Male presenting with bilateral ankle arthritis? Request a chest X-ray!


A 30-year-old Caucasian male was referred to the Internal Medicine Department of our hospital for consultation with a self-limiting history of bilateral ankle pain with edema, beginning 6 weeks before (Fig. 1). He was a professional cook and a non-smoker, and he had no past medical or surgical history. He denied fever, myalgia, coughing, dyspnea, conjunctivitis, and urethral discharge and stated that he had not taken any drugs or been administered vaccines recently. He had initially seen his primary care physician and had complied with the prescribed bed rest along with acetaminophen. There was a complete remission of his symptoms within 2 weeks. Blood panel tests ordered by his primary care physician revealed an erythrocyte sedimentation rate of 37 mm/h (normal range 1–13 mm/h) and a C-reactive protein level of 2.6 mg/dL (normal range \ 0.5 mg/dL). The results of a complete blood count, hepatic enzymes, and renal and thyroid function were within the normal range, as were the results of the urinalysis and protein electrophoresis. The antistreptolysin O, rheumatoid arthritis (RA), and Venereal Disease Research Laboratory (VDRL) tests were all negative. A chest X-ray revealed prominent hila, mainly on the right side, without the presence of lesions in the lung parenchyma (Fig. 2). Ankle X-rays were normal. Being unable to find an objective diagnosis for this clinical picture, his primary care physician requested a consultation with the Department of Internal Medicine. The physical examination performed during this consultation was unremarkable. There were no signs of hepatosplenomegaly, palpable adenopathy, or erythema nodosum, and the ankles showed no signs of inflammation. The conclusive negative tests were: antistreptolysin O, RA-test, VDRL test, antinuclear antibodies and serology for Borrelia burgdorferi, Parvovirus B19, Epstein–Barr virus, cytomegalovirus, hepatitis B and C viruses, and human immunodeficiency virus (HIV) 1 and 2. The serum levels of uric acid, angiotensin converting enzyme, and calcium were normal. The erythrocyte sedimentation rate was still elevated (36 mm/h), but the C-reactive protein level was 0.6 mg/dL, with a normal hemogram. A chest computed tomography (CT) scan, carried out 1 week post-clinical evaluation, revealed a millimetric hilar and paratracheal adenopathies on the right side as well as two small parenchymal lesions suggestive of granulomas in the left superior pulmonary lobe (Fig. 3). These findings led to the conclusive diagnosis of Löfgren’s syndrome. At 6 months post-clinical examination, the patient remains asymptomatic. The results of the laboratory workup and the respiratory function tests are still normal, and the most recent chest CT-scan showed no parenchymal lesions or adenopathies. An allelic study revealed the presence of alleles HLA-DRB1*0301/DQB1*0201. Löfgren’s syndrome, first described in 1952 by Swedish pneumologist Sven Löfgren, is considered to be an acute benign variation of sarcoidosis [1]. It is characterized by the presence of erythema nodosum and bilateral hilar J. Figueira-Coelho P. Mendonça Department of Medicine I, Hospital de Curry Cabral, Rua da Beneficência n88, 1069-166 Lisbon, Portugal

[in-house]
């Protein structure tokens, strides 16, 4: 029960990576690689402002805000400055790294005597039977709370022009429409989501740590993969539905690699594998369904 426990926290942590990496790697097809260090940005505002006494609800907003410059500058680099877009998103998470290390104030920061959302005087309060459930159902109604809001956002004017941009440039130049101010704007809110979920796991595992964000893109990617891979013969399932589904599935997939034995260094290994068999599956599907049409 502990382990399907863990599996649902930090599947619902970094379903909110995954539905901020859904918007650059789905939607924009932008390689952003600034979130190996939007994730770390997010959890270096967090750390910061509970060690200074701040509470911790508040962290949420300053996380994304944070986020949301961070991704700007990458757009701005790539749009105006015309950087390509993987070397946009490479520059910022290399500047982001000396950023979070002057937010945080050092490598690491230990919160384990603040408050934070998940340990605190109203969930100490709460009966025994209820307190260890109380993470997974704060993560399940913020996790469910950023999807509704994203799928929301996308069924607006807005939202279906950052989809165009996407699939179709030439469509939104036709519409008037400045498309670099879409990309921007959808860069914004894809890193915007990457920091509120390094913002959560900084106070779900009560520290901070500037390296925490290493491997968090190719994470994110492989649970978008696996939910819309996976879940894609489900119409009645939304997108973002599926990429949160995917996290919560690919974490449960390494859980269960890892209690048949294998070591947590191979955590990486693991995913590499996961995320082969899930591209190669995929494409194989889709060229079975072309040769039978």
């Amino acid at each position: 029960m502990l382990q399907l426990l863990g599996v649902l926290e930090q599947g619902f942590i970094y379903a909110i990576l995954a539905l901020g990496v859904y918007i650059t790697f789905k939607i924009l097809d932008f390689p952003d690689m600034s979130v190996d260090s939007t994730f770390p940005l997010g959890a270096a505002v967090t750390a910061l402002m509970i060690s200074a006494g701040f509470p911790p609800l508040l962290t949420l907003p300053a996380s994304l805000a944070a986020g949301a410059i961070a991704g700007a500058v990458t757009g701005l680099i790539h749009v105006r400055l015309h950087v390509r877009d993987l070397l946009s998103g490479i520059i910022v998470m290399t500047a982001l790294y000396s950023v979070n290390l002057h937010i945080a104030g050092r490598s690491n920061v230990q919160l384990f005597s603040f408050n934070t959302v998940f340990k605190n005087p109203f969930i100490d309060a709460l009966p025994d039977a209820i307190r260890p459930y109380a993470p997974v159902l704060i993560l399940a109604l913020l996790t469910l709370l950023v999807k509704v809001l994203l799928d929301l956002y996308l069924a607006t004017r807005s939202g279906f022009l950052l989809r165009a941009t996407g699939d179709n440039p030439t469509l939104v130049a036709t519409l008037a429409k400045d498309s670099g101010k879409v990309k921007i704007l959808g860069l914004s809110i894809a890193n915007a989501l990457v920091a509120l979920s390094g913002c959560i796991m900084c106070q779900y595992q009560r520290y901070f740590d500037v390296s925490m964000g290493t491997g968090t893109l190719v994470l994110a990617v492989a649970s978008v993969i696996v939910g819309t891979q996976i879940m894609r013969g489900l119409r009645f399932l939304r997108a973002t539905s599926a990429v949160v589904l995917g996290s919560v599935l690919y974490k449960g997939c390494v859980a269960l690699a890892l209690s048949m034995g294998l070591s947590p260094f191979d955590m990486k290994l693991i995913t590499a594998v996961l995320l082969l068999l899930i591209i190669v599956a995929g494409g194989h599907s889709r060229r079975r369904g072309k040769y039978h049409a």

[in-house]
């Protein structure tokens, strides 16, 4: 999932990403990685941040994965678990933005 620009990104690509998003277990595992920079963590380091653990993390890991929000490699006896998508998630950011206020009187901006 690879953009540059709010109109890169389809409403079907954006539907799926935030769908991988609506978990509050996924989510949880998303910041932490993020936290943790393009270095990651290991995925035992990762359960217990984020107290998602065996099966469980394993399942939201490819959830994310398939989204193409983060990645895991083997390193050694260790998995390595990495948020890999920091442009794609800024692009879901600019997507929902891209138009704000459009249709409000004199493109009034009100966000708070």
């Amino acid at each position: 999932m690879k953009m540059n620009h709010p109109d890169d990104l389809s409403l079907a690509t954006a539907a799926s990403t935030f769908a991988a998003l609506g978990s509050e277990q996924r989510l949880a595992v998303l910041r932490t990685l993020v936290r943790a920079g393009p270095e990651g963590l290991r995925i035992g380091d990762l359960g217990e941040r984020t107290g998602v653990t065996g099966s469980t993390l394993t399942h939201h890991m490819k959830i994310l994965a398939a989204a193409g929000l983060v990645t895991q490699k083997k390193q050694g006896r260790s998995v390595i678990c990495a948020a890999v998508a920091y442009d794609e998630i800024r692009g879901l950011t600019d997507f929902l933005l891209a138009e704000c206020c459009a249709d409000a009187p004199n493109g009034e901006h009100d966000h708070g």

DOI: 10.1007/s10165-010-0314-6

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Cite this paper

@article{FigueiraCoelho2010MalePW, title={Male presenting with bilateral ankle arthritis? Request a chest X-ray!}, author={Jo{\~a}o Figueira-Coelho and Paula Mendonça}, journal={Modern rheumatology}, year={2010}, volume={20 6}, pages={640-2} }